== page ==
Warming and ocean acidification effects on phytoplankton—from species shifts to size shifts within species in a mesocosm experiment

While the isolated responses of marine phytoplankton to climate warming and to ocean acidification have been studied intensively, studies on the combined effect of both aspects of Global Change are still scarce. Therefore, we performed a mesocosm experiment with a factorial combination of temperature (9 and 15°C) and pCO2 (means: 439 ppm and 1040 ppm) with a natural autumn plankton community from the western Baltic Sea. Temporal trajectories of total biomass and of the biomass of the most important higher taxa followed similar patterns in all treatments. When averaging over the entire time course, phytoplankton biomass decreased with warming and increased with CO2 under warm conditions. The contribution of the two dominant higher phytoplankton taxa (diatoms and cryptophytes) and of the 4 most important species (3 diatoms, 1 cryptophyte) did not respond to the experimental treatments. Taxonomic composition of phytoplankton showed only responses at the level of subdominant and rare species. Phytoplankton cell sizes increased with CO2 addition and decreased with warming. Both effects were stronger for larger species. Warming effects were stronger than CO2 effects and tended to counteract each other. Phytoplankton communities without calcifying species and exposed to short-term variation of CO2 seem to be rather resistant to ocean acidification.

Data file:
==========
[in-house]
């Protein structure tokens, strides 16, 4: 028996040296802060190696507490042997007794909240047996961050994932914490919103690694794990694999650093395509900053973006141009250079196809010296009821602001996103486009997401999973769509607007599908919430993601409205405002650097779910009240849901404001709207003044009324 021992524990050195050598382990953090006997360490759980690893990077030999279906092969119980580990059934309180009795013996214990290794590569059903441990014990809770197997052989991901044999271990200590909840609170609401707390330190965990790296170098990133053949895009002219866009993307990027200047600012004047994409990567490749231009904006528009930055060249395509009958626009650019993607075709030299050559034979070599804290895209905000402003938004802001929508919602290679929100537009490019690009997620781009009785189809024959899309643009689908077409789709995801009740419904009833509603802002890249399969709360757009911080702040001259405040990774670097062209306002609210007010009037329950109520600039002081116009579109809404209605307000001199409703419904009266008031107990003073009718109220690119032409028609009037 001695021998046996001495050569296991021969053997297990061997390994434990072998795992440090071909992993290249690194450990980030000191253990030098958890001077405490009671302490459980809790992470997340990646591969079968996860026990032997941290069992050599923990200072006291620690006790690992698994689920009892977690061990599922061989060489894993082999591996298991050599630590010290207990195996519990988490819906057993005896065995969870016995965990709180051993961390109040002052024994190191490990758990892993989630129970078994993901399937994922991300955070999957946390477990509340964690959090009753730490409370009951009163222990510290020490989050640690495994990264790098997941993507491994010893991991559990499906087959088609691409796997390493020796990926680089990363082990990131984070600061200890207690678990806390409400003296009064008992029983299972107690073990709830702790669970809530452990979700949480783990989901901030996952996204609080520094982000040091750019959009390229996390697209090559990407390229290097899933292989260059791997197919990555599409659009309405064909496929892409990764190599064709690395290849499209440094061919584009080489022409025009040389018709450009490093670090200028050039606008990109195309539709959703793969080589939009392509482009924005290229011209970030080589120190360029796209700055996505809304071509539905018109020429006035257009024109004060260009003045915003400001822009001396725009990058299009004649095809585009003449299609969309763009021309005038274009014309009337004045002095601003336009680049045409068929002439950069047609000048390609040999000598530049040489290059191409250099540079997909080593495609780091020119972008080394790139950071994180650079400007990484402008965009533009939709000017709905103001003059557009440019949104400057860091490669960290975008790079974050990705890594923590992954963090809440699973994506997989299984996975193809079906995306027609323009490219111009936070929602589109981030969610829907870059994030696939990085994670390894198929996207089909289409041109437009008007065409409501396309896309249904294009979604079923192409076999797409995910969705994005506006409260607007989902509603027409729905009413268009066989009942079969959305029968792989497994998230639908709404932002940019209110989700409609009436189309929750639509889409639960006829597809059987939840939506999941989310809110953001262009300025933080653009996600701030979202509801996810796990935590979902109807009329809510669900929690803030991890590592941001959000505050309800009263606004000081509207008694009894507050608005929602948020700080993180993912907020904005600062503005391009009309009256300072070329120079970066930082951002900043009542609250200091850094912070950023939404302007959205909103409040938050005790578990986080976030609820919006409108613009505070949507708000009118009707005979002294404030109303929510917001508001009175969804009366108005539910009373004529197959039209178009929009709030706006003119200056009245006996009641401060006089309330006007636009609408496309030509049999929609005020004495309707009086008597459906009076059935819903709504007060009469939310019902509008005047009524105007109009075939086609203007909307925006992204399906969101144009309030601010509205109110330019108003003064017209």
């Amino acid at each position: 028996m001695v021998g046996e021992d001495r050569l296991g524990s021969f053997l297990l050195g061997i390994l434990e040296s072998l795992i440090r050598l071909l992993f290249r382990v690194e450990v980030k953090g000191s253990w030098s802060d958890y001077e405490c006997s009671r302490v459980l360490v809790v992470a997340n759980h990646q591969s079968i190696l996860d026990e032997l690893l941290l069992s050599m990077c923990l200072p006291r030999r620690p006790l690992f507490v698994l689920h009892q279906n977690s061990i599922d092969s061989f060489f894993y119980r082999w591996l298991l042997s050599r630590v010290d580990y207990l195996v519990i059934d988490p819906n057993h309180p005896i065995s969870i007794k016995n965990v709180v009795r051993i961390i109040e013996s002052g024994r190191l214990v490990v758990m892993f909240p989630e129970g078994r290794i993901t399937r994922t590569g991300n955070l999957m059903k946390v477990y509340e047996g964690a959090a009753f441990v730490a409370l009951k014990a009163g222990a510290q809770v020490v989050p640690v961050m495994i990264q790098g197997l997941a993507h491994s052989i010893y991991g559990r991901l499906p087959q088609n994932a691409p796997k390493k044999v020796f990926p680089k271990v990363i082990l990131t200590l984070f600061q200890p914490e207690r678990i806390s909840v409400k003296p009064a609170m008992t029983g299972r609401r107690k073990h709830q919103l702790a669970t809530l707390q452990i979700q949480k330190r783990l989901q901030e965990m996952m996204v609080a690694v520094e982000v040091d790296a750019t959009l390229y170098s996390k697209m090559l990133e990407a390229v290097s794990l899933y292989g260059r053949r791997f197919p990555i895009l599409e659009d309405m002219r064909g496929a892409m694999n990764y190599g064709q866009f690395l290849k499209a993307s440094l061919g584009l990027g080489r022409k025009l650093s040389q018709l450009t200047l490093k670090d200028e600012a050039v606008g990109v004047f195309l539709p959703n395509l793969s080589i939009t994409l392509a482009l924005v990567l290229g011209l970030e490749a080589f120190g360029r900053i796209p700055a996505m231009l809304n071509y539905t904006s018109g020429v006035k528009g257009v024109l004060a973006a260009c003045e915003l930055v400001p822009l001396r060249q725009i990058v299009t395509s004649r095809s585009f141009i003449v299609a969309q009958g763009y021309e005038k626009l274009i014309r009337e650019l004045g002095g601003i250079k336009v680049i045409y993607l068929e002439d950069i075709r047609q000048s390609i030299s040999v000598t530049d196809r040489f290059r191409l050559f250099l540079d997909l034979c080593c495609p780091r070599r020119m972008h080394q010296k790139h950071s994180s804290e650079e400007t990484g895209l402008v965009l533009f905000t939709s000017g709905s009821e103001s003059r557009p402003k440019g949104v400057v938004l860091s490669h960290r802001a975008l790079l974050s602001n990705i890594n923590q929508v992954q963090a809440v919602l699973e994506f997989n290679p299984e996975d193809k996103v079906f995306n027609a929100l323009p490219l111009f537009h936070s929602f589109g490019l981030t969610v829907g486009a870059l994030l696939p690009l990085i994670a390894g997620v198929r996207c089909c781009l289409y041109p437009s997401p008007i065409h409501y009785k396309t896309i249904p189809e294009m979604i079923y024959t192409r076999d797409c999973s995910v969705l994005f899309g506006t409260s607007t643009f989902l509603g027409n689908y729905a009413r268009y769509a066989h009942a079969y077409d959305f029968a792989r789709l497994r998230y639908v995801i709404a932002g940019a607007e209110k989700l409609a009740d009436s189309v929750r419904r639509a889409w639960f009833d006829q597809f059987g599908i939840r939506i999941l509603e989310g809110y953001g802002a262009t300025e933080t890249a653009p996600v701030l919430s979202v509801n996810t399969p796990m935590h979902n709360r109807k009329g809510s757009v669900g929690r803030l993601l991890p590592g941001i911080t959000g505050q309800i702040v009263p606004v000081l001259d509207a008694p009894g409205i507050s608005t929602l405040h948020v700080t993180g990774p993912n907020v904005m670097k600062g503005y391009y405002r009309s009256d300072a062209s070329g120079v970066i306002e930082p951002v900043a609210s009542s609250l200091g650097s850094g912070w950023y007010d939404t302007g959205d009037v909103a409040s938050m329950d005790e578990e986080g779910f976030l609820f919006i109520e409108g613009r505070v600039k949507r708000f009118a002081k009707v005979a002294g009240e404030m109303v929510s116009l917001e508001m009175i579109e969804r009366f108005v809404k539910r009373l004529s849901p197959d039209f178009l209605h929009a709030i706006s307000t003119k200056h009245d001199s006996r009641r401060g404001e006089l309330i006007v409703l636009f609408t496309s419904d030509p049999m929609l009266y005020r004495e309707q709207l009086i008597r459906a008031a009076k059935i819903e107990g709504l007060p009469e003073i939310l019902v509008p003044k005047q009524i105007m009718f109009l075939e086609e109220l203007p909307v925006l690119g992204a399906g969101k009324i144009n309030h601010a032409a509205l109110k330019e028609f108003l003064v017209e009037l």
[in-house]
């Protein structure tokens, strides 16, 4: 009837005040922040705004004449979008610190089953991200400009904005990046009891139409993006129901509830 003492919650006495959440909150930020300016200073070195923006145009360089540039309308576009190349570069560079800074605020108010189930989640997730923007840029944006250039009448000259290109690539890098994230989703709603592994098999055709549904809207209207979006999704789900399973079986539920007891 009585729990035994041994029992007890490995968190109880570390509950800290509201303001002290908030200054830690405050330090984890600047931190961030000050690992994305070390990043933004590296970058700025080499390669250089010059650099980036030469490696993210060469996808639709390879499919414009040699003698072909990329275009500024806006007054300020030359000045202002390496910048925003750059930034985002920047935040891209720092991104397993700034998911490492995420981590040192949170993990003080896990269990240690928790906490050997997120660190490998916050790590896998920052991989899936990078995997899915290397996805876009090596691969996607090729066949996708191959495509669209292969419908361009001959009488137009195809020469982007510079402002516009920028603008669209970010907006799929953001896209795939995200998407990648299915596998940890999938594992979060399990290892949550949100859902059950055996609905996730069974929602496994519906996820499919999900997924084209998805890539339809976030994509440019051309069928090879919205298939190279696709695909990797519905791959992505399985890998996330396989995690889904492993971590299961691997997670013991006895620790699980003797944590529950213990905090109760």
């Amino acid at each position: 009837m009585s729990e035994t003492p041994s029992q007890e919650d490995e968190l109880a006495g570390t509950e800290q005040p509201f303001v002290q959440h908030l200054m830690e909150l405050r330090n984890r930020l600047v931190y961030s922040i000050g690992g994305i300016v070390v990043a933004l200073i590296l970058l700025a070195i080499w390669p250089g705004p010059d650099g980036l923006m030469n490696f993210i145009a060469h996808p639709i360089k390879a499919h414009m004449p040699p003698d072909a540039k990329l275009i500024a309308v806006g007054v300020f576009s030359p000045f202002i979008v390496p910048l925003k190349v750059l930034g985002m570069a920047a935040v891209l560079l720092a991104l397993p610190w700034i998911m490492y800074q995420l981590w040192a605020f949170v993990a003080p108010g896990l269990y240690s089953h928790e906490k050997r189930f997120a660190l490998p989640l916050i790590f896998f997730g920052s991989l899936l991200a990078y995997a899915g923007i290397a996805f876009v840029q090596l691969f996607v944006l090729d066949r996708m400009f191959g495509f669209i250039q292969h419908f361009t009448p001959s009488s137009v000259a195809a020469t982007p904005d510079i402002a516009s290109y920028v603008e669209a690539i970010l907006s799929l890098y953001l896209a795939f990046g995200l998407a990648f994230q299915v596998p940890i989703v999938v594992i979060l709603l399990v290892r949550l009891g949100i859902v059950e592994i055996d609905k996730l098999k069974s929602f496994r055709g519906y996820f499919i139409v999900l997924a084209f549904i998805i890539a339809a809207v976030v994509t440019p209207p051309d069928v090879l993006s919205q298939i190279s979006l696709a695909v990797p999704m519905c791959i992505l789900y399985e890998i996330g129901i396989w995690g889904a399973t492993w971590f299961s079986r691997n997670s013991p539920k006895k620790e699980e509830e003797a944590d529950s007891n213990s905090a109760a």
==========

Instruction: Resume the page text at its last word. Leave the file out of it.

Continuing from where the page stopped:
Sommer U., Paul C. & Moustaka-Gouni M., 2015. Warming and ocean acidification effects on phytoplankton—from species shifts to size shifts within species in a mesocosm experiment. PLoS ONE 10(5): e0125239. Article.


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